Hidden in the Sea Pines Forest Preserve on Hilton Head is a 3,500-year-old Native American archaeological treasure.
Whenever we visit my parents on Hilton Head Island, South Carolina, we like to explore the forest preserve. As we wander the trails, we cross boardwalks over pitch-black bogs covered in neon green flora. We’ll see a line of horseback riders plodding along on an excursion from nearby Lawton Stables. Families throw lines in the water in the hopes of catching a fish for dinner.
And if we head between Lake Joe and Lake Thomas, we’ll come upon the Indian Shell Ring, as we did one day a couple of years ago. It’s usually a quiet spot under the cover of trees — but on this day, we stumbled upon the midst of an archeological dig.
The man in charge of the excavation is Matthew Sanger, assistant anthropology professor and co-director of the public archaeology program at Binghamton University in New York. He came right over and told us all about the mysterious shell ring. He obviously has a passion for the project.
What first drew you to the Sea Pines Shell Ring?
I have worked at other shell rings located in Georgia and had heard about the one at Sea Pines. There are at least 50 known shell rings spread across the coast between South Carolina and through the Gulf Coast to Mississippi.
The Sea Pines Shell Ring is well known for being one of the most accessible (others are often on uninhabited islands or well off the beaten path) and being one of the best preserved (many others are under parking lots, have been disturbed or destroyed by rising sea levels, etc.).
Tell us a bit about how the project works.
I bring a crew of students to Hilton Head every summer as well as occasionally during our other breaks (Winter and Spring Breaks are the most common). The crew works with me over a month or so as we excavate the site in search of clues to how the ring formed, who lived there, etc.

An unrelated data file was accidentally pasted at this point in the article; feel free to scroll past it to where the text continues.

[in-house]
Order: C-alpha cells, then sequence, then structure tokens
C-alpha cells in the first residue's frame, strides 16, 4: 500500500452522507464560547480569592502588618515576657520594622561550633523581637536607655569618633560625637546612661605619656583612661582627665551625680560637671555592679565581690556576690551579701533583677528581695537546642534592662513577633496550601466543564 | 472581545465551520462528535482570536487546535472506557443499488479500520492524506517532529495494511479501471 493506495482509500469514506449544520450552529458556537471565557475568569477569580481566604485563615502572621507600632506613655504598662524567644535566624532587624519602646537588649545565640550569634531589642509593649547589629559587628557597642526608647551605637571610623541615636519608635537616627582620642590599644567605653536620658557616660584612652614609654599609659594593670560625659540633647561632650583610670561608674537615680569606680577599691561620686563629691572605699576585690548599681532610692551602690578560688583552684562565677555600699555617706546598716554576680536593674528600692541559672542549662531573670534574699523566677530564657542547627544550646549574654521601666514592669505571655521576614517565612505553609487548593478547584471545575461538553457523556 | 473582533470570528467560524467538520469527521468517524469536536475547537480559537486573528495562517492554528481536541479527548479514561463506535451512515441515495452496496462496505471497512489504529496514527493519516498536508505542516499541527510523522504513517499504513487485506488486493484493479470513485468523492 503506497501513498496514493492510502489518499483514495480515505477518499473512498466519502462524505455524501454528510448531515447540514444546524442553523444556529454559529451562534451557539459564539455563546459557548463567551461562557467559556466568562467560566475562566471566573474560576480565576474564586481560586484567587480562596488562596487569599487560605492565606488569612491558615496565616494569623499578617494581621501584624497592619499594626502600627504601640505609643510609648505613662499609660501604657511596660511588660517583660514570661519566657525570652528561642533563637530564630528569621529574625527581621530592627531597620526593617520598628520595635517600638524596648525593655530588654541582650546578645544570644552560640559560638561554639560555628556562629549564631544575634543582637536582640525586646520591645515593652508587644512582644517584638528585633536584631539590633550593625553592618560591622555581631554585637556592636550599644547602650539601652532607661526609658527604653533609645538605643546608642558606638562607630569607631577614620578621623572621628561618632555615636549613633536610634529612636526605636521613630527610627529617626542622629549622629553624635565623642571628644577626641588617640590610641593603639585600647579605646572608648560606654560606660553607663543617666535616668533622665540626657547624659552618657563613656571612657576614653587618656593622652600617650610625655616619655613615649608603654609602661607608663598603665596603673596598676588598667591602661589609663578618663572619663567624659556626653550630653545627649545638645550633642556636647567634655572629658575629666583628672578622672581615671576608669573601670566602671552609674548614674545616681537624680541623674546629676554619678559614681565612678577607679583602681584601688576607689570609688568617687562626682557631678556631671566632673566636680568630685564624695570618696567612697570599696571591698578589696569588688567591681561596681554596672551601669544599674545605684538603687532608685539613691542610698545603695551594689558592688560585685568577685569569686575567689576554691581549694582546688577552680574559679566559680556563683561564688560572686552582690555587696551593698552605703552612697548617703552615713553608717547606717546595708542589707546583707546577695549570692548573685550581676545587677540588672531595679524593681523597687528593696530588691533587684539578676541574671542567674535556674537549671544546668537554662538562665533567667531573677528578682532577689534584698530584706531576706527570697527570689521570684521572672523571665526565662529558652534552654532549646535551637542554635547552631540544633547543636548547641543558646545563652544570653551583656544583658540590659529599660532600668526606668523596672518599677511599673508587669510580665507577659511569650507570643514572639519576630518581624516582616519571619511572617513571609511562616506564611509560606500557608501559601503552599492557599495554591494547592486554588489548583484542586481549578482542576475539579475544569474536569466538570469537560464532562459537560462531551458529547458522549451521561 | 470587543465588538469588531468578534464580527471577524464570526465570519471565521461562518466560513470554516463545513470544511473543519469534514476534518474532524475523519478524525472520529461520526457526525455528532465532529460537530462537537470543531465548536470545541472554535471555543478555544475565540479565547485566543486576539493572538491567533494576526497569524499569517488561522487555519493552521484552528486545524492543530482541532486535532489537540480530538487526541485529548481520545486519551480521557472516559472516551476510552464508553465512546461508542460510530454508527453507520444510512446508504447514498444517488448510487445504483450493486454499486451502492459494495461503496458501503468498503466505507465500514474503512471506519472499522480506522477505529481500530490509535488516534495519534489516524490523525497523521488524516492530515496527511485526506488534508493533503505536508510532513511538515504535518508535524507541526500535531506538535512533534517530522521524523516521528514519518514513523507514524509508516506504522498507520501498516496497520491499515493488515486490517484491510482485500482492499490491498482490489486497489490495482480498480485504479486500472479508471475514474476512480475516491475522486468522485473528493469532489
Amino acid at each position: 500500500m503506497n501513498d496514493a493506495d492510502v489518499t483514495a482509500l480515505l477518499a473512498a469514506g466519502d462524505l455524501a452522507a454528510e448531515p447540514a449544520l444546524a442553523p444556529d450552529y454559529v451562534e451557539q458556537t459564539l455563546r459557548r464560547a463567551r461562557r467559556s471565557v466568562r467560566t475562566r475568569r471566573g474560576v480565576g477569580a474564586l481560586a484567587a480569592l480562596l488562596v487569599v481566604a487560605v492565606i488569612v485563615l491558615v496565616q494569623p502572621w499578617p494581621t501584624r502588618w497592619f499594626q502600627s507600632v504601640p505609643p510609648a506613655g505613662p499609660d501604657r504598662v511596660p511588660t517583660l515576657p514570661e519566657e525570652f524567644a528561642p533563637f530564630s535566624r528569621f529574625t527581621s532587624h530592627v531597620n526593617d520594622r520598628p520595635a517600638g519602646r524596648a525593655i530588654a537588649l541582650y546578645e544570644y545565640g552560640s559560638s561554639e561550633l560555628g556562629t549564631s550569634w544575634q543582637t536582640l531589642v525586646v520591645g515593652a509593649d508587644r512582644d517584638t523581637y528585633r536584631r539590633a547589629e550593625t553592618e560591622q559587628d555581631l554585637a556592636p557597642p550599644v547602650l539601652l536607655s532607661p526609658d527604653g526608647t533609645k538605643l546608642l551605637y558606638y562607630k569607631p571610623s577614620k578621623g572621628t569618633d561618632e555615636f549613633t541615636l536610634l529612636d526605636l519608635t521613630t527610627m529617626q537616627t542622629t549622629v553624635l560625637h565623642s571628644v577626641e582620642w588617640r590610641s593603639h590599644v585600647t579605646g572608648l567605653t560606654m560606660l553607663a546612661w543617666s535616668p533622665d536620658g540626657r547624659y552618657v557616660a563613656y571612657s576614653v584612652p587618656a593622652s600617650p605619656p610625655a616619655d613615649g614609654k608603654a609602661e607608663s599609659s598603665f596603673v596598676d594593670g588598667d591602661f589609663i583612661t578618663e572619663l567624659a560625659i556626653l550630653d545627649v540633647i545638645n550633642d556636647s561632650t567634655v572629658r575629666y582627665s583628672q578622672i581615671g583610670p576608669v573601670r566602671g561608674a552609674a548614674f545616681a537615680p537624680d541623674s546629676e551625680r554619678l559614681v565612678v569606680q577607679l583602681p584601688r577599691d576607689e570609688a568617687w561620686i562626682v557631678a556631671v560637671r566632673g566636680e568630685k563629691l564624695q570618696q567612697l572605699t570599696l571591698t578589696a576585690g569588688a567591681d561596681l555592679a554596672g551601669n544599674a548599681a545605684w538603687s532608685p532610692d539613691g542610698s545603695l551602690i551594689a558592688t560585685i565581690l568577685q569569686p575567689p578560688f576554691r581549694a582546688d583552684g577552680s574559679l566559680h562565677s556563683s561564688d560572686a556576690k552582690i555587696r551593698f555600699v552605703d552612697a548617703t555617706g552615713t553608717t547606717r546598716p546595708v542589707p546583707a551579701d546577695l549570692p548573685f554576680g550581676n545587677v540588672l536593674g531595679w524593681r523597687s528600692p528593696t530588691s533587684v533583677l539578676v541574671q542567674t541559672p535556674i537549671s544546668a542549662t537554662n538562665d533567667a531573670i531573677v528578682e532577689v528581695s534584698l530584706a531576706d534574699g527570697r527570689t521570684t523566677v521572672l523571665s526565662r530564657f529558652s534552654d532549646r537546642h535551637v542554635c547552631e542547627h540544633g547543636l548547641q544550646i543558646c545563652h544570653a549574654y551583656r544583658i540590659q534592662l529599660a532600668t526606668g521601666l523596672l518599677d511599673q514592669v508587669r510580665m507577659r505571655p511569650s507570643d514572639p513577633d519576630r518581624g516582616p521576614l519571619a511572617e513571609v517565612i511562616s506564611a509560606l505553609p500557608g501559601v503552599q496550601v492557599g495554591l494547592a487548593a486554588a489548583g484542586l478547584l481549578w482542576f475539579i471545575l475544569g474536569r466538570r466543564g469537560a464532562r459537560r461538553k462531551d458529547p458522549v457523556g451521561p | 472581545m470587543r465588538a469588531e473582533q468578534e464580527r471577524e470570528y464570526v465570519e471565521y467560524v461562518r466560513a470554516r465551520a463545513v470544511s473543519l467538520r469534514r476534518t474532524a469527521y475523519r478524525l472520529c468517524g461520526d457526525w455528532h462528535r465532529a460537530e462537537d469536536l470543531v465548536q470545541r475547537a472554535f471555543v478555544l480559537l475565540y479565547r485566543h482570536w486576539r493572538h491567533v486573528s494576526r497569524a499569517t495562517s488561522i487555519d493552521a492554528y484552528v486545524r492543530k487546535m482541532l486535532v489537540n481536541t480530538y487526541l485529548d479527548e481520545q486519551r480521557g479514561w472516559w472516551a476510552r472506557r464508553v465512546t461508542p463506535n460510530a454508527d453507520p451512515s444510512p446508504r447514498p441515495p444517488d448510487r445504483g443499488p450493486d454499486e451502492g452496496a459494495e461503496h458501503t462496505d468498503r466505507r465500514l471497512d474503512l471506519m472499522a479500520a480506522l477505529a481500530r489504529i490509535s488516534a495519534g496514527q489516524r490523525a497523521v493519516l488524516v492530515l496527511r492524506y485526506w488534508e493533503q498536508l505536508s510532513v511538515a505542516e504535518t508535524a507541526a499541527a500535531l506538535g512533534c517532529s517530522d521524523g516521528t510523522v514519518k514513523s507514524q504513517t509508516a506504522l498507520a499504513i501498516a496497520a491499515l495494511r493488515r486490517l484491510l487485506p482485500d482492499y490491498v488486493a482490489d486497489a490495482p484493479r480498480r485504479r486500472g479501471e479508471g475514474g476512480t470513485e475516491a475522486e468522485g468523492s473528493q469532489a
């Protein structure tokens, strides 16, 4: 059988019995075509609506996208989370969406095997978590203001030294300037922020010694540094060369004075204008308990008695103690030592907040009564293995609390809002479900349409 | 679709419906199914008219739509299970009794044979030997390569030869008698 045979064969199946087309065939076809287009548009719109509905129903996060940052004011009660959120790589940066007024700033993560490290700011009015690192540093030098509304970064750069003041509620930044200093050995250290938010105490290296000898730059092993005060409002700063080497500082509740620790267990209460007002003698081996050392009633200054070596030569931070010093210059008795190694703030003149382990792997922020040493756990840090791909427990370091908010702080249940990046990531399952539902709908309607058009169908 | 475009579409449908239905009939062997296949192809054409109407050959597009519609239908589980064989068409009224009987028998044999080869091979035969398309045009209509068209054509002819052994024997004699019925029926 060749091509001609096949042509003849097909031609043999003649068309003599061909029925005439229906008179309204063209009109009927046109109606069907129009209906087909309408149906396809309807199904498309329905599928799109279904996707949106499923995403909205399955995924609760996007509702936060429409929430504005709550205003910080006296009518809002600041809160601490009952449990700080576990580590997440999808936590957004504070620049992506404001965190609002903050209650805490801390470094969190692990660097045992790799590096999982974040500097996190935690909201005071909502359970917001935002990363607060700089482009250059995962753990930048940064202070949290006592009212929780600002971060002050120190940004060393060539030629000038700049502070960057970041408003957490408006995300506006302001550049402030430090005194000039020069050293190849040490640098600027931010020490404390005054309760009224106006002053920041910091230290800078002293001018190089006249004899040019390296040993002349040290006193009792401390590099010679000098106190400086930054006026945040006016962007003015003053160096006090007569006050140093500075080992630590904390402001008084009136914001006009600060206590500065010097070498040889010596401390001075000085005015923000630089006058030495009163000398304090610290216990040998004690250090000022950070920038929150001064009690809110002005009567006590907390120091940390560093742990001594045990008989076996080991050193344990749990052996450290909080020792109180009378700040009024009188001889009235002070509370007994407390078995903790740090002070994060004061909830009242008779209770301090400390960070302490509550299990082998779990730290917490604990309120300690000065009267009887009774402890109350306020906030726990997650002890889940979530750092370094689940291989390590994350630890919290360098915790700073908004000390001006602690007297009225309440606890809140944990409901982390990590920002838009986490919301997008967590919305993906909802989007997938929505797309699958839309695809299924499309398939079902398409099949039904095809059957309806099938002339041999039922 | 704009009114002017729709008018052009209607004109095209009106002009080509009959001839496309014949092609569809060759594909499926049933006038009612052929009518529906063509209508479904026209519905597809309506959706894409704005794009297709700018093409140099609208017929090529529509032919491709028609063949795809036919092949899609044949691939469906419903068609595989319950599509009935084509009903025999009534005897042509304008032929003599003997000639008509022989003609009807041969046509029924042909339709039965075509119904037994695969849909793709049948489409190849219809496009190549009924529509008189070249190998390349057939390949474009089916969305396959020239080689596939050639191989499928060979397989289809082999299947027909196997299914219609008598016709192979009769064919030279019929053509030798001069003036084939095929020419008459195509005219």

Where will the artifacts end up?
We bring all of the artifacts back to Binghamton with us at the end of the summer. We then spend the rest of the year processing and analyzing the artifacts. We will hold onto the artifacts for the next few years, but plan on ultimately transferring them to a local institution in South Carolina.
What’s the timeline?
We are currently planning on continuing to do excavations at the Sea Pines Shell Ring for the next two to four years, depending on funding and what we find.
Hurricanes Matthew and Irma caused Hilton Head Island to be evacuated in recent years. How did the hurricanes affect the project?
We were very lucky that the ring survived both hurricanes unscathed. We had some downed trees, but really almost no damage at all.
What’s your best guess about what the ring was used for?
So far, our best guess is that the ring was a place where people lived year-round and would occasionally hold large-scale gatherings in which they feasted on shellfish and other foods.
The Sea Pines Shell Ring is one of the smallest shell rings, so it may have been a year-round home to a small group of families — perhaps only four to six households.
But on occasion, the ring might have hosted events that brought together dozens, perhaps more than 100 people.
What type of people lived in this area at the time of the shell ring?
Roughly 3,500 years ago, when the Sea Pines Shell Ring was forming, the South Carolina coast was inhabited by Native Americans. It is impossible to characterize these Native Americans as belonging to a particular modern tribe, but their progeny likely includes members of a wide number of tribal groups, including the Yemessee, Escamacu, Edisto, Coosa, Pee Dee and Sewee, to name a few.
What was the biggest surprise you found on the dig?
Last summer we came across what looks to be the remains of a house inside of the ring. The evidence is very ephemeral — which is not surprising, considering that the house has been gone for more than 3,000 years. But we came across some stains in the soil that look like where a few walls might have been located as well as an area that looks like it could have been a floor. We are returning to further excavate this area this coming summer to see if this is indeed an ancient home.
Note: For the past couple of years, the Sea Pines Shell Ring has been off limits due to hurricane cleanup in the forest preserve. –Wally